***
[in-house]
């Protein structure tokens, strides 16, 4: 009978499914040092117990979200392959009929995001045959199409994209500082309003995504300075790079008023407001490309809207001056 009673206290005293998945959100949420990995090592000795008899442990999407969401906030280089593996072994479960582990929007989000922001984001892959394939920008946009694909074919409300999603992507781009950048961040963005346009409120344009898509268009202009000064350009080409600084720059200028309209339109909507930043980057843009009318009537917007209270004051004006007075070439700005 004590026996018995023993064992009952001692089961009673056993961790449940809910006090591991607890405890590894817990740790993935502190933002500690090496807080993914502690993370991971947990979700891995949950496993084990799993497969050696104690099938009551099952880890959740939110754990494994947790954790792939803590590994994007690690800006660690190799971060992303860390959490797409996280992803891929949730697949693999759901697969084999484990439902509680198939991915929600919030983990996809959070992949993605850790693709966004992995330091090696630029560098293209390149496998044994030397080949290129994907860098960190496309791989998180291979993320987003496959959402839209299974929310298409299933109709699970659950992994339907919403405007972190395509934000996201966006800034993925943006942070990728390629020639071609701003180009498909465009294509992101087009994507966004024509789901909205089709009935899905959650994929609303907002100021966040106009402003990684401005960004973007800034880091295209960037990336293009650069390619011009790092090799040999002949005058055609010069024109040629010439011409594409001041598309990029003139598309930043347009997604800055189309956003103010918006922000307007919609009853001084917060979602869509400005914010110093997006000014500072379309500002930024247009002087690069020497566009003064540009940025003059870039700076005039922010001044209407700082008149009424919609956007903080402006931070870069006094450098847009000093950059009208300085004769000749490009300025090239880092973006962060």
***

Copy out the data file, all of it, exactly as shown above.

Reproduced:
[in-house]
């Protein structure tokens, strides 16, 4: 009978499914040092117990979200392959009929995001045959199409994209500082309003995504300075790079008023407001490309809207001056 009673206290005293998945959100949420990995090592000795008899442990999407969401906030280089593996072994479960582990929007989000922001984001892959394939920008946009694909074919409300999603992507781009950048961040963005346009409120344009898509268009202009000064350009080409600084720059200028309209339109909507930043980057843009009318009537917007209270004051004006007075070439700005 004590026996018995023993064992009952001692089961009673056993961790449940809910006090591991607890405890590894817990740790993935502190933002500690090496807080993914502690993370991971947990979700891995949950496993084990799993497969050696104690099938009551099952880890959740939110754990494994947790954790792939803590590994994007690690800006660690190799971060992303860390959490797409996280992803891929949730697949693999759901697969084999484990439902509680198939991915929600919030983990996809959070992949993605850790693709966004992995330091090696630029560098293209390149496998044994030397080949290129994907860098960190496309791989998180291979993320987003496959959402839209299974929310298409299933109709699970659950992994339907919403405007972190395509934000996201966006800034993925943006942070990728390629020639071609701003180009498909465009294509992101087009994507966004024509789901909205089709009935899905959650994929609303907002100021966040106009402003990684401005960004973007800034880091295209960037990336293009650069390619011009790092090799040999002949005058055609010069024109040629010439011409594409001041598309990029003139598309930043347009997604800055189309956003103010918006922000307007919609009853001084917060979602869509400005914010110093997006000014500072379309500002930024247009002087690069020497566009003064540009940025003059870039700076005039922010001044209407700082008149009424919609956007903080402006931070870069006094450098847009000093950059009208300085004769000749490009300025090239880092973006962060």